Sunday, May 27, 2012

May Angels Lead You In.

Throughout the week, I have been thinking about what I would write in this post. Where do I start? How should I phrase this? What if I forget something important? Last night, I decided I would wing it. This might not make sense to you at the moment, but once you reach the end, you will see why putting this post together was so important to me.

When I was younger, I was informed that my Aunt Anita, Uncle John, Aunt Angie and Joe-Joe were not actually related to me. I don't remember how old I was, or what spawned the topic of conversation. What I remember taking from that conversation was that just because they weren't blood relatives didn't mean they weren't my family. The unbreakable bond that holds us together is love.

When I was around the age of two, I tripped on our carpet and landed on the edge of the brick fireplace, gashing the area next to my eyebrow and part of my eyelid. Panic-stricken, my mother got ahold of Aunt Anita, who lived across the street. She rushed us to the pediatrician, then the hospital, where I got my stitches, courtesy of some plastic surgeon. Aunt Anita was there on my first day of kindergarten, as I boarded the bus and waved goodbye to my mother, who was witnessing one of the many milestones her baby girl would achieve. Oh, I should also mention that she was the one who arranged my mother's baby shower, while I was safely nestled in the womb, enjoying copious amounts of Carvel's chocolate soft serve ice cream - mom's favorite at the time. I could tell you stories for hours, but you get the idea - she's amazing, and she's my aunt.

Last Sunday, I called my mother. She was panicky, and was telling me she had to go, she was on the phone with Aunt Angie. I was worried, so I spoke with her firmly, and asked what was wrong. I wanted to make sure everything was okay. Everything was far from okay. My fourteen year old cousin, Dominic, had died. An accident on the jet ski. I froze, and told her to call me back. I knew the phone call on the other line was more important. As soon as I hung up the phone, I ran to my closet to put a proper change of clothes on. I didn't know where I would be going, but I knew that I wanted to be with my mom. I called Erich's job in a panic, telling him what I knew, and that I was going to my mom's. Before I walked out of the door, my mom had told me to just go to my Aunt Anita's house, she would meet me there.

As I arrived at the house, I had my sunglasses on, to hide my tears. Joe-Joe (I just call him Joe now) was outside with a few other relatives, and with Dominic's younger brother, John. I walked over, said hello quietly, and little John started talking to me about the ants on the walkway. I kneeled down, trying to hold back my tears, and explained about the ant hill, and told him to watch the ants walking through the cracks of the sidewalk. Matter-of-factly, he told me that this wasn't a sidewalk, it wasn't close to the street. At the tender age of three and a half, he corrected me. I said, you're right - this is a walkway, not a sidewalk. We looked at the flowers outside for a bit, then he grabbed my hand, and asked me to push him on the swings.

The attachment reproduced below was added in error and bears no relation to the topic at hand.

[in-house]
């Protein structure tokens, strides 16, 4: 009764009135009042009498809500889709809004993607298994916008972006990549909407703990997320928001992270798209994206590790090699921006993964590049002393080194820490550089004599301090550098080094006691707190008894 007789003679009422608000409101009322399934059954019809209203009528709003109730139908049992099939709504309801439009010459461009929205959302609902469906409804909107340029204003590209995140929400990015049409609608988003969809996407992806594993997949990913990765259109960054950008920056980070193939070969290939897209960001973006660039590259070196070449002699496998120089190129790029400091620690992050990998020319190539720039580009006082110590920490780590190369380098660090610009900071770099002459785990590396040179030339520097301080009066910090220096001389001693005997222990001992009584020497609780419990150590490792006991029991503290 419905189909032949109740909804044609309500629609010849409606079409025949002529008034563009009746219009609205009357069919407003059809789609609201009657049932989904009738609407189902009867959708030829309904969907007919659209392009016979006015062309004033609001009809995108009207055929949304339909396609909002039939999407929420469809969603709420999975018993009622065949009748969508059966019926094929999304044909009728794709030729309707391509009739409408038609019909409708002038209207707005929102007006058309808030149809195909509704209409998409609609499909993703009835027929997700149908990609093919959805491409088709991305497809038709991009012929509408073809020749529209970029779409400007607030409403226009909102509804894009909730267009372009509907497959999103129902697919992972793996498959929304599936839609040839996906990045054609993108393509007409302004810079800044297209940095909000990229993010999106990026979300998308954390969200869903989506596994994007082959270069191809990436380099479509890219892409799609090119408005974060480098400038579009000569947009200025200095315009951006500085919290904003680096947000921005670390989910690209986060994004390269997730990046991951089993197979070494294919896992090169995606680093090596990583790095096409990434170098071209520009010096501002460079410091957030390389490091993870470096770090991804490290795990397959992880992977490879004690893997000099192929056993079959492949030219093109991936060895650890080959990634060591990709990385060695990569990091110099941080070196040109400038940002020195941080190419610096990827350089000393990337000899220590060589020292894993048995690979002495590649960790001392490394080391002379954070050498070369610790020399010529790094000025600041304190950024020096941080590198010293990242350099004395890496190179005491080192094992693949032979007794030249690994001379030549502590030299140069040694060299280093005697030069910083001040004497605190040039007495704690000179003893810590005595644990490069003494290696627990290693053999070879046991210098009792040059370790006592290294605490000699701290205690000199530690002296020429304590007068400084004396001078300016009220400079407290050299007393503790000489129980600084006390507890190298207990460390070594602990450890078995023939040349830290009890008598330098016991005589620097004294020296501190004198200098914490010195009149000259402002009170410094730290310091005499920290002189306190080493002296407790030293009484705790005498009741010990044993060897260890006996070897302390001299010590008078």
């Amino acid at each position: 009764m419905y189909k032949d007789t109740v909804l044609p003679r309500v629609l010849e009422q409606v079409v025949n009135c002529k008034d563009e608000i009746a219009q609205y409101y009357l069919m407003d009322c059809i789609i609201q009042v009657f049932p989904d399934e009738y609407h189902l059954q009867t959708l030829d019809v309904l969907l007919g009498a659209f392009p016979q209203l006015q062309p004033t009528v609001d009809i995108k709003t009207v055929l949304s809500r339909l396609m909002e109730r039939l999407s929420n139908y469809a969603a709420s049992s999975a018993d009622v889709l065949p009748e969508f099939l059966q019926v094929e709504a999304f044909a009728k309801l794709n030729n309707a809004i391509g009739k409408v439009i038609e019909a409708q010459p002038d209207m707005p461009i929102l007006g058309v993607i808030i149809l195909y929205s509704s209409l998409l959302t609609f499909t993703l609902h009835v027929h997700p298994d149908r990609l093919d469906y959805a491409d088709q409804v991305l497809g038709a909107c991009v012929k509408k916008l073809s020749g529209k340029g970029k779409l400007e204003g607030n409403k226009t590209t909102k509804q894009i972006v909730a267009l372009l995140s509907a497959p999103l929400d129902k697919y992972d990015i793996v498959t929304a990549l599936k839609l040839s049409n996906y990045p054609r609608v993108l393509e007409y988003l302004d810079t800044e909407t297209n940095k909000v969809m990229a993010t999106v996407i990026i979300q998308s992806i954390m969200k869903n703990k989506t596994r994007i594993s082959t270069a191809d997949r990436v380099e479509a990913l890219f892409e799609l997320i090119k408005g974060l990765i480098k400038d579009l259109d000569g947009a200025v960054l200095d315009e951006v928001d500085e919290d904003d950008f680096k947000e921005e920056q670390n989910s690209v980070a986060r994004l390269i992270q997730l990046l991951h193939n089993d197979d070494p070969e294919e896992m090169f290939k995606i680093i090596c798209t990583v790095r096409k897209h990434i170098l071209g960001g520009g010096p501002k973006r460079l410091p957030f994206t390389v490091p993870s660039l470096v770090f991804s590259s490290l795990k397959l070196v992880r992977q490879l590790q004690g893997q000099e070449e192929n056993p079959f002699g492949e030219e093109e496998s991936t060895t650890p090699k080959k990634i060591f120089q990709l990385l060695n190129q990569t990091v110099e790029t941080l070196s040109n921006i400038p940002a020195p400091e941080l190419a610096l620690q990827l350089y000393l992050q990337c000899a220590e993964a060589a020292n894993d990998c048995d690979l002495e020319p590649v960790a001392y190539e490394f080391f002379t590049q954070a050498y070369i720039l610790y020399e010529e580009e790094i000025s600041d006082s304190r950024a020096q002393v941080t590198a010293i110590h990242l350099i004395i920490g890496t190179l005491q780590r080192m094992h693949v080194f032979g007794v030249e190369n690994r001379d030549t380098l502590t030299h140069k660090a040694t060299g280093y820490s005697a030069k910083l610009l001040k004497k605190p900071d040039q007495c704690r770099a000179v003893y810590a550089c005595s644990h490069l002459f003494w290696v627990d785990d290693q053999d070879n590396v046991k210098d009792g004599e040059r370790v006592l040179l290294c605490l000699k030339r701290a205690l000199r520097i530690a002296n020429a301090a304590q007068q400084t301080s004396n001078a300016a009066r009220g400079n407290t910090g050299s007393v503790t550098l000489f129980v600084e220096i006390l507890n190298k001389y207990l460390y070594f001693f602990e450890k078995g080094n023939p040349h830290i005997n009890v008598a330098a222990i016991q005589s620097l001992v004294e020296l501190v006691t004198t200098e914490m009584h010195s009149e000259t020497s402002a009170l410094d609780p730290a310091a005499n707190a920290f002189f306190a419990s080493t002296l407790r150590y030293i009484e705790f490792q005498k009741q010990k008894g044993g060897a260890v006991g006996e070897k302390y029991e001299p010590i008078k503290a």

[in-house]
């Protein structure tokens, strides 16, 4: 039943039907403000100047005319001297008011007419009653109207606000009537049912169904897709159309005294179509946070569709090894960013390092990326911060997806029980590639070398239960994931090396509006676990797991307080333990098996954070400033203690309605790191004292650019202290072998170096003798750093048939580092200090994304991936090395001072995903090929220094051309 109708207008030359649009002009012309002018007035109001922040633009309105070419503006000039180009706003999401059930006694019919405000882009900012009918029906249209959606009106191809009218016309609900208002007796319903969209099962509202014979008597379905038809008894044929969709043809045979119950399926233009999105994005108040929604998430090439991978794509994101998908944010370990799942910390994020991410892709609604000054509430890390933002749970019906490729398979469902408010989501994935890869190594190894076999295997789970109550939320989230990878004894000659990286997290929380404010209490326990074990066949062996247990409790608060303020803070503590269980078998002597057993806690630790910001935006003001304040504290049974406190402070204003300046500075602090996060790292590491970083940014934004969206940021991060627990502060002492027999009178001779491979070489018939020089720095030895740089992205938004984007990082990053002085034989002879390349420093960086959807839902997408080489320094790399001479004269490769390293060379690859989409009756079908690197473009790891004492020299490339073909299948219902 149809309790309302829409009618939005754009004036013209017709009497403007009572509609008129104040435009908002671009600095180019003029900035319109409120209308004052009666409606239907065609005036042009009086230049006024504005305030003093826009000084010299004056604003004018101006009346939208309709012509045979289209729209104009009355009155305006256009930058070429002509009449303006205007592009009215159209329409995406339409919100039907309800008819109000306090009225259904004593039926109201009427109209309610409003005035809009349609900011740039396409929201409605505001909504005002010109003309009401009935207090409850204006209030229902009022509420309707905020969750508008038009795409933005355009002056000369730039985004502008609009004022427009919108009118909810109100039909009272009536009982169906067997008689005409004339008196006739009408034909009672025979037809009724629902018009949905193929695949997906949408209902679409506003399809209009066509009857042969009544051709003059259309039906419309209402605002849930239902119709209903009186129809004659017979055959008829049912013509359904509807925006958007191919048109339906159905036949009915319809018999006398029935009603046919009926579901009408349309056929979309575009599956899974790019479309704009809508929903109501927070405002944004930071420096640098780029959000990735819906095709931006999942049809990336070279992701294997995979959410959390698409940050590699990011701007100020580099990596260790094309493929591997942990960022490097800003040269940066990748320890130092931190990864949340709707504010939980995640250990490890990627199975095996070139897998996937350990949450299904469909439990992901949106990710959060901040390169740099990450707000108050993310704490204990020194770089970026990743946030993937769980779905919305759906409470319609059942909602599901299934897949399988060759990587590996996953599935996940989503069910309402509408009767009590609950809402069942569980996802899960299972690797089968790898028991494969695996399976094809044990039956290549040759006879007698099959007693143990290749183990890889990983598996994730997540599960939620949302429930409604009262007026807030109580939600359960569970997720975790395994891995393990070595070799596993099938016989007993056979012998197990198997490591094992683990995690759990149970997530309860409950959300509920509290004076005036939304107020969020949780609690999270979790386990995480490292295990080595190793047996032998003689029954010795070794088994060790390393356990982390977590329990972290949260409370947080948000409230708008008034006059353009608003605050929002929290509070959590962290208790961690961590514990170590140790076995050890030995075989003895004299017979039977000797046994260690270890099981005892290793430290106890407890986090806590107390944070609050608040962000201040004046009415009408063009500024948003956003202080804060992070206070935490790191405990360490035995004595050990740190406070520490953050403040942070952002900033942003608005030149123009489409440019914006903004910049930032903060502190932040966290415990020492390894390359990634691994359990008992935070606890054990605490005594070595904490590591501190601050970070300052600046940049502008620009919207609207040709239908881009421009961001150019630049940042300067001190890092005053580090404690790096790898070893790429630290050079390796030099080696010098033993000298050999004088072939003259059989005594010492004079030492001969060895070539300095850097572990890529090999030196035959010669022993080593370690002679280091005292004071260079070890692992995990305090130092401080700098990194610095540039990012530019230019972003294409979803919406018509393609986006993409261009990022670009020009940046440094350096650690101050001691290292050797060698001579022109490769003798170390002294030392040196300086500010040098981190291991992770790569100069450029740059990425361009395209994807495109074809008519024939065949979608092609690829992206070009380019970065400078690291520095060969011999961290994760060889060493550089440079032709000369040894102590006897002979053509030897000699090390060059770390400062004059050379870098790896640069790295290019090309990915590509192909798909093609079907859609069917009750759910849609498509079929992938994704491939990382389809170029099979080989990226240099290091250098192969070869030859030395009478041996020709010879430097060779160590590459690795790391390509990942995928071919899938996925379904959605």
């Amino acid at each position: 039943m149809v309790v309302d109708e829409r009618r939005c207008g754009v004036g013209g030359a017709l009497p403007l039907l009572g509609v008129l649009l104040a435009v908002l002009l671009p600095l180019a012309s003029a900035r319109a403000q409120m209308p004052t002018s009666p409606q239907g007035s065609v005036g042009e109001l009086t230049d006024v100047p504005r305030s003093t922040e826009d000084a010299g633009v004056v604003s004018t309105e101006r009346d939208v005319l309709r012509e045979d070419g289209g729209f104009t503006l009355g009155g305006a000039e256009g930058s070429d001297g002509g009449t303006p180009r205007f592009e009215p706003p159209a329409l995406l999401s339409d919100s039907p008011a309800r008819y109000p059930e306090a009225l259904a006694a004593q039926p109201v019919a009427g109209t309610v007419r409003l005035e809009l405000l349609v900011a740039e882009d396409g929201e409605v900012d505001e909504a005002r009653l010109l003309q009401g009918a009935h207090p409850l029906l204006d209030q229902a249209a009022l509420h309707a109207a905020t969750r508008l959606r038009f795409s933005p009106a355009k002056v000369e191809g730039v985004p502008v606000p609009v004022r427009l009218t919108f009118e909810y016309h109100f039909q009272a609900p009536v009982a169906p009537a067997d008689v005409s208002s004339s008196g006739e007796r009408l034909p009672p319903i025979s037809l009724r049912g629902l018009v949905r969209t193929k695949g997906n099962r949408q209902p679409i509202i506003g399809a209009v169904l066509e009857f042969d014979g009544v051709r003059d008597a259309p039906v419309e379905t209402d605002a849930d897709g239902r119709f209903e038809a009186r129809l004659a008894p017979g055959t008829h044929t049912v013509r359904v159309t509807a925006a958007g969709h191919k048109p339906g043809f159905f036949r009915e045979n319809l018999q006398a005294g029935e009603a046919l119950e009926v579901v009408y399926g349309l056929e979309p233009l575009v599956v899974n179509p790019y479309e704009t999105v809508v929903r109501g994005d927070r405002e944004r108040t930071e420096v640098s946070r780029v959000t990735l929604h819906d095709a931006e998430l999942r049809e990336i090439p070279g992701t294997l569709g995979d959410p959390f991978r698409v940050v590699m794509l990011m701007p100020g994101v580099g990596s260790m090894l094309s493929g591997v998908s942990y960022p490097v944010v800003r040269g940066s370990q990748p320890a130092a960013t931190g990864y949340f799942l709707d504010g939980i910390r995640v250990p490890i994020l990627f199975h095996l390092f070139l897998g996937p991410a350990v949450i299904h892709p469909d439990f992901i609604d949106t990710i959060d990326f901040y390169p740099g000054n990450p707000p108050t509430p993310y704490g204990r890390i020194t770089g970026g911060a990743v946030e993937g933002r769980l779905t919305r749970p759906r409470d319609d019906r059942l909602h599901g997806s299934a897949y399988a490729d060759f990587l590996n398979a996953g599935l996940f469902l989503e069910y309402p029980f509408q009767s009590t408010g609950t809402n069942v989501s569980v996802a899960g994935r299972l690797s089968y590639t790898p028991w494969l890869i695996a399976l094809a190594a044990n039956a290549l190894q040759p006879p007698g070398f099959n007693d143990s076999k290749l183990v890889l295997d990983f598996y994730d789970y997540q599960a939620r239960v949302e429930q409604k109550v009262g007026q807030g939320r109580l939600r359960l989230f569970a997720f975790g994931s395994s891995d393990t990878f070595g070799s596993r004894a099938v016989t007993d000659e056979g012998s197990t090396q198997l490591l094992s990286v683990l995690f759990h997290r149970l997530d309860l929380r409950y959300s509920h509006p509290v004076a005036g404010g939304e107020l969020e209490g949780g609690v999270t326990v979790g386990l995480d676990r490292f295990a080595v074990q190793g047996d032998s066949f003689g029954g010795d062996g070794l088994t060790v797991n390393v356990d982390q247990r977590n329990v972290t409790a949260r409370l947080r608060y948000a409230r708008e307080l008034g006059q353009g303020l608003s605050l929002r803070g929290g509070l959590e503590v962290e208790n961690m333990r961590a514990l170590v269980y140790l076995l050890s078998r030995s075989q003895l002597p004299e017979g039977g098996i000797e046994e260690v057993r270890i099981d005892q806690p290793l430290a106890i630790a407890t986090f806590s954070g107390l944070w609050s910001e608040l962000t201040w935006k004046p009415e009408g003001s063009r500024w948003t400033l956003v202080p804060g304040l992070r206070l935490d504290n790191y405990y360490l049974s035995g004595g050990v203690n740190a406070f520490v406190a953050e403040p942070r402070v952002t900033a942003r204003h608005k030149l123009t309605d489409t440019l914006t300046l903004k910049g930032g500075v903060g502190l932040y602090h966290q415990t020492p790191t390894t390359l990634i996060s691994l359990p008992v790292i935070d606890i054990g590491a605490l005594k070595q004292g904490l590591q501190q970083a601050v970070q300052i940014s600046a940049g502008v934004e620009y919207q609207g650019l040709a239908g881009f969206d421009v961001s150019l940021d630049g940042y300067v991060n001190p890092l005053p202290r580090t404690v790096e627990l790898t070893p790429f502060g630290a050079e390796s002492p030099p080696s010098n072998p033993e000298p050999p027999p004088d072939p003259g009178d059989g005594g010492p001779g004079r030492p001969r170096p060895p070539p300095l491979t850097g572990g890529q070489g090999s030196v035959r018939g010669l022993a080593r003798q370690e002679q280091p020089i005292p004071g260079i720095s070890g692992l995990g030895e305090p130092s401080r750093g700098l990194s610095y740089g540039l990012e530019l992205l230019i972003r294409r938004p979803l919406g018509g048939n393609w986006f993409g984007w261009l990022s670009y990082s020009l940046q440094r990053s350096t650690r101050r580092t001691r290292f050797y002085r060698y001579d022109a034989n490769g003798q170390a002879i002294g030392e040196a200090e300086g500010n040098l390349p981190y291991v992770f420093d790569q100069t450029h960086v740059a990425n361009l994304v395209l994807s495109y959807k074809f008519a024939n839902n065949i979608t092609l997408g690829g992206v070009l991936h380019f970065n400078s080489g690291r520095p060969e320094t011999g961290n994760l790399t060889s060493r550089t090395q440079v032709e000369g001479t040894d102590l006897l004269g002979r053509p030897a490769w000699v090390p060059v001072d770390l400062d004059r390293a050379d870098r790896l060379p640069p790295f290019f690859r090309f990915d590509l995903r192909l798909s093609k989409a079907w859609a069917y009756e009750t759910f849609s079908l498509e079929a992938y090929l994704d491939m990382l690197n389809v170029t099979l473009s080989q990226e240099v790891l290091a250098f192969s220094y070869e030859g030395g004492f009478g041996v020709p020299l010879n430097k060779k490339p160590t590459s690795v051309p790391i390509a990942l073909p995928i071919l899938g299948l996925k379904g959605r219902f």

As I walked into the backyard and put him on the swing, I told him that when I was little, his grandma and grandpa had a swing set for us to play on. He said, "When you were three?" I smiled, for the first time in hours and said, "When I was three." He smiled, and seemed to be amazed that at one point, I too, had been three. I don't know how it happened, but I saw the back screen door slide open, and out came two of his cousins and his younger sister. I guess one of the adults heard me in the backyard, and knew they would be safe with me. I looked at all of their faces, realizing how much they had grown. With work, life, and everything else that had come up, I didn't see them often at all. I knew from that very moment, that I needed to be present in their lives.

When the skies became darker, I led the little ones inside and took them downstairs to the basement, which has been a play room for as long as I could remember. Many of the toys I played with were there, and I had a strong sense of nostalgia. I also thought of Dom immediately. When Dom's grandfather had passed away a few years ago, many of us retreated to the basement, just as we had when we were younger. Dom and I had formed a special bond at that time. When we were at the wake, he and I sat outside the room and talked. School, music, sports, food - we talked for hours. I also told him that I would take him to go see the new Miley Cyrus movie, Hannah Montana & Miley Cyrus: Best of Both Worlds Concert, just as long as his parents were okay with it. We had a blast at the movie, and I am so glad that we got to have the experience. As he got older, and grew out of this phase, I would often ask him how Miley was doing. He would make a face at me, and we would both smile. He knew I meant well, but I couldn't resist teasing him!